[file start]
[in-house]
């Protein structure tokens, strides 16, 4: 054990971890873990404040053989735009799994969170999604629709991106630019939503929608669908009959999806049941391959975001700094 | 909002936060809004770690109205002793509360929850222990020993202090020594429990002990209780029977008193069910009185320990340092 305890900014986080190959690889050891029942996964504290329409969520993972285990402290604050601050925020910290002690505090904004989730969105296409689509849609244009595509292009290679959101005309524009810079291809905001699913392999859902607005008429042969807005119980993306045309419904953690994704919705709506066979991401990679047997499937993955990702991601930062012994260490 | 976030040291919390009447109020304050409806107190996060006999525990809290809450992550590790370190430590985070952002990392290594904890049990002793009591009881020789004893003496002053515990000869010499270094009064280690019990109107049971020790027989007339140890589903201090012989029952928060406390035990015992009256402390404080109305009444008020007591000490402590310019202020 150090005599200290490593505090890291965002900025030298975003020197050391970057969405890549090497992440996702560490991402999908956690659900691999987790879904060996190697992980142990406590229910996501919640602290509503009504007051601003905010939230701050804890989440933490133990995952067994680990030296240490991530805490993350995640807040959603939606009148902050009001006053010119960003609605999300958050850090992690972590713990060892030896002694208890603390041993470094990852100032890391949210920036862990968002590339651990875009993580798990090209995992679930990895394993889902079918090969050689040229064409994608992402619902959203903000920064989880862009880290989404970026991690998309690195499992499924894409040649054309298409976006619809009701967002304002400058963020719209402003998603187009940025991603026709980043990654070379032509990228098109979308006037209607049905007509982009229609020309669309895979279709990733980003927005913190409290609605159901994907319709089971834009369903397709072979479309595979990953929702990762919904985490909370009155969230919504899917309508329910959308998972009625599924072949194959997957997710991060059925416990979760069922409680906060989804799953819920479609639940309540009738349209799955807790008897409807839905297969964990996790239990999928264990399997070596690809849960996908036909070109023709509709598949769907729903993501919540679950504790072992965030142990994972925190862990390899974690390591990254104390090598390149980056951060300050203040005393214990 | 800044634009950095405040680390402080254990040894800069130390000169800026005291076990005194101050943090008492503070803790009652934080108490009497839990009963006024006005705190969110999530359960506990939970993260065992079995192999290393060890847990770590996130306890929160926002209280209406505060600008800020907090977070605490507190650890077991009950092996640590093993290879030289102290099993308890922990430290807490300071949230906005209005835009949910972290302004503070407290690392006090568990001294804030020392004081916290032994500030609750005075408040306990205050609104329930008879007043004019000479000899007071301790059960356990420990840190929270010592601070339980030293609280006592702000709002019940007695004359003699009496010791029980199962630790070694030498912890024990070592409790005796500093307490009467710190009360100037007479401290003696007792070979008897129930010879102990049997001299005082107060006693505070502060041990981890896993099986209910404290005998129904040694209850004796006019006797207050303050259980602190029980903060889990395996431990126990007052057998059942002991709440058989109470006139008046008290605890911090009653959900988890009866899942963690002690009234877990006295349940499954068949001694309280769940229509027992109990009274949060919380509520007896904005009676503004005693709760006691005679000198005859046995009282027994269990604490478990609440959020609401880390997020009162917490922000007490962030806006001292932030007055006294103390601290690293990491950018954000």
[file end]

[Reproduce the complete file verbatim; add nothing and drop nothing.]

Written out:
[in-house]
């Protein structure tokens, strides 16, 4: 054990971890873990404040053989735009799994969170999604629709991106630019939503929608669908009959999806049941391959975001700094 | 909002936060809004770690109205002793509360929850222990020993202090020594429990002990209780029977008193069910009185320990340092 305890900014986080190959690889050891029942996964504290329409969520993972285990402290604050601050925020910290002690505090904004989730969105296409689509849609244009595509292009290679959101005309524009810079291809905001699913392999859902607005008429042969807005119980993306045309419904953690994704919705709506066979991401990679047997499937993955990702991601930062012994260490 | 976030040291919390009447109020304050409806107190996060006999525990809290809450992550590790370190430590985070952002990392290594904890049990002793009591009881020789004893003496002053515990000869010499270094009064280690019990109107049971020790027989007339140890589903201090012989029952928060406390035990015992009256402390404080109305009444008020007591000490402590310019202020 150090005599200290490593505090890291965002900025030298975003020197050391970057969405890549090497992440996702560490991402999908956690659900691999987790879904060996190697992980142990406590229910996501919640602290509503009504007051601003905010939230701050804890989440933490133990995952067994680990030296240490991530805490993350995640807040959603939606009148902050009001006053010119960003609605999300958050850090992690972590713990060892030896002694208890603390041993470094990852100032890391949210920036862990968002590339651990875009993580798990090209995992679930990895394993889902079918090969050689040229064409994608992402619902959203903000920064989880862009880290989404970026991690998309690195499992499924894409040649054309298409976006619809009701967002304002400058963020719209402003998603187009940025991603026709980043990654070379032509990228098109979308006037209607049905007509982009229609020309669309895979279709990733980003927005913190409290609605159901994907319709089971834009369903397709072979479309595979990953929702990762919904985490909370009155969230919504899917309508329910959308998972009625599924072949194959997957997710991060059925416990979760069922409680906060989804799953819920479609639940309540009738349209799955807790008897409807839905297969964990996790239990999928264990399997070596690809849960996908036909070109023709509709598949769907729903993501919540679950504790072992965030142990994972925190862990390899974690390591990254104390090598390149980056951060300050203040005393214990 | 800044634009950095405040680390402080254990040894800069130390000169800026005291076990005194101050943090008492503070803790009652934080108490009497839990009963006024006005705190969110999530359960506990939970993260065992079995192999290393060890847990770590996130306890929160926002209280209406505060600008800020907090977070605490507190650890077991009950092996640590093993290879030289102290099993308890922990430290807490300071949230906005209005835009949910972290302004503070407290690392006090568990001294804030020392004081916290032994500030609750005075408040306990205050609104329930008879007043004019000479000899007071301790059960356990420990840190929270010592601070339980030293609280006592702000709002019940007695004359003699009496010791029980199962630790070694030498912890024990070592409790005796500093307490009467710190009360100037007479401290003696007792070979008897129930010879102990049997001299005082107060006693505070502060041990981890896993099986209910404290005998129904040694209850004796006019006797207050303050259980602190029980903060889990395996431990126990007052057998059942002991709440058989109470006139008046008290605890911090009653959900988890009866899942963690002690009234877990006295349940499954068949001694309280769940229509027992109990009274949060919380509520007896904005009676503004005693709760006691005679000198005859046995009282027994269990604490478990609440959020609401880390997020009162917490922000007490962030806006001292932030007055006294103390601290690293990491950018954000």